Prevalence of vector-borne bacterial pathogens in riparian brush rabbits (Sylvilagus bachmani riparius) and their ticks

Kelly M. Schmitz, Janet E Foley, Rickie W. Kasten, Bruno B Chomel, R. Scott Larsen

Research output: Contribution to journalArticle

7 Scopus citations

Abstract

From June to October 2010, 48 endangered riparian brush rabbits (Sylvilagus bachmani riparius) were trapped at a captive propagation site in central California with the intention of release into re-established habitats. During prerelease examinations, ticks and blood samples were collected for surveillance for Rickettsia spp., Anaplasma phagocytophilum, Borrelia burgdorferi, and Bartonella spp. Ticks were identified, and DNA was extracted for PCR analysis. Serology was performed to detect exposure to Rickettsia spp., B. burgdorferi, and A. phagocytophilum. DNA was extracted from blood samples and analyzed for A. phagocytophilum using PCR assays. Rabbit blood samples were also cultured for Bartonella spp. Haemaphysalis leporispalustris ticks were detected on all rabbits except one. A total of 375 ticks were collected, with 48% of the rabbits (23 rabbits) having a burden ranging from 0 to 5 ticks, 15% (seven rabbits) from 6 to 10 ticks, 25% (12 rabbits) from 11 to 15 ticks, and 12% (six rabbits) with >15 ticks. There was no evidence of B. burgdorferi or R. rickettsii in tick or rabbit samples. There was also no evidence of Bartonella spp. in the rabbit samples. Four tick samples and 14 rabbits were weakly PCR positive for A. phagocytophilum, and six rabbits were antibody positive for A. phagocytophilum. These results suggest that there may be little risk of these tick-borne diseases in riparian brush rabbits or to the people in contact with them.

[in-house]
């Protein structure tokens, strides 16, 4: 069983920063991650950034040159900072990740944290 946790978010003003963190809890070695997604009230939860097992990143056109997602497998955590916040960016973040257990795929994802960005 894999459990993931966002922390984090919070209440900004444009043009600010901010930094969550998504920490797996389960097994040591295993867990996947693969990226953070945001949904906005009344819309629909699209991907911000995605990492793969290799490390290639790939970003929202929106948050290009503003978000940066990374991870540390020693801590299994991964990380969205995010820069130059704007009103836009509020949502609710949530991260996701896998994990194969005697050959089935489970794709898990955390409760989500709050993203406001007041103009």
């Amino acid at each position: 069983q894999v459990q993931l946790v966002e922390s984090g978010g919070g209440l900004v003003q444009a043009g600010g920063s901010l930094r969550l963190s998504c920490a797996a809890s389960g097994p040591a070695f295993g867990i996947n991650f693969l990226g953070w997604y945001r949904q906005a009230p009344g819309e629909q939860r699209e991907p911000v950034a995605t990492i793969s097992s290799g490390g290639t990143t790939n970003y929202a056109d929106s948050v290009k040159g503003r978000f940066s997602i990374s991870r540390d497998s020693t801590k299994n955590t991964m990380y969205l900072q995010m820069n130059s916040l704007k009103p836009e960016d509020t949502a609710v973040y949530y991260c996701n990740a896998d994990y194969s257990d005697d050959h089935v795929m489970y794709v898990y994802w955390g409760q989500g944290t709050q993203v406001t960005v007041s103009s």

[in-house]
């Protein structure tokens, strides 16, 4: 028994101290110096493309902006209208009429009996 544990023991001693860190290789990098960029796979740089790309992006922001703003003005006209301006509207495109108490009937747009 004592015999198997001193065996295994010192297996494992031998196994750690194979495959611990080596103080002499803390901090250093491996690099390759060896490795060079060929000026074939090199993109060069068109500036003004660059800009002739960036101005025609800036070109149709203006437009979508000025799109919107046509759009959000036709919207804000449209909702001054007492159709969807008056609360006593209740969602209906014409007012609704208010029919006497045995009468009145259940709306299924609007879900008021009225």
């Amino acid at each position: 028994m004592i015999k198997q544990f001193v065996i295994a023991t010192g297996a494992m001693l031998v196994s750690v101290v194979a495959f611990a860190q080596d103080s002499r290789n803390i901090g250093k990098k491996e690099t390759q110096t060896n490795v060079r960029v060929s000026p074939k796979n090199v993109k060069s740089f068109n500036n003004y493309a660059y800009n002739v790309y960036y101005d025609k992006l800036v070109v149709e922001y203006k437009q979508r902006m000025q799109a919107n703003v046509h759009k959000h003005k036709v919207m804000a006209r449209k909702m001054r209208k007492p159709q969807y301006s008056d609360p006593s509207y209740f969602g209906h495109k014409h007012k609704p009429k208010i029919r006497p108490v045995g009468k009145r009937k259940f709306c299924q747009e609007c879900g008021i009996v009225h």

Original languageEnglish (US)
Pages (from-to)369-373
Number of pages5
JournalJournal of Wildlife Diseases
Volume50
Issue number2
DOIs
StatePublished - Apr 1 2014

ASJC Scopus subject areas

  • Medicine(all)

Fingerprint Dive into the research topics of 'Prevalence of vector-borne bacterial pathogens in riparian brush rabbits (Sylvilagus bachmani riparius) and their ticks'. Together they form a unique fingerprint.

  • Cite this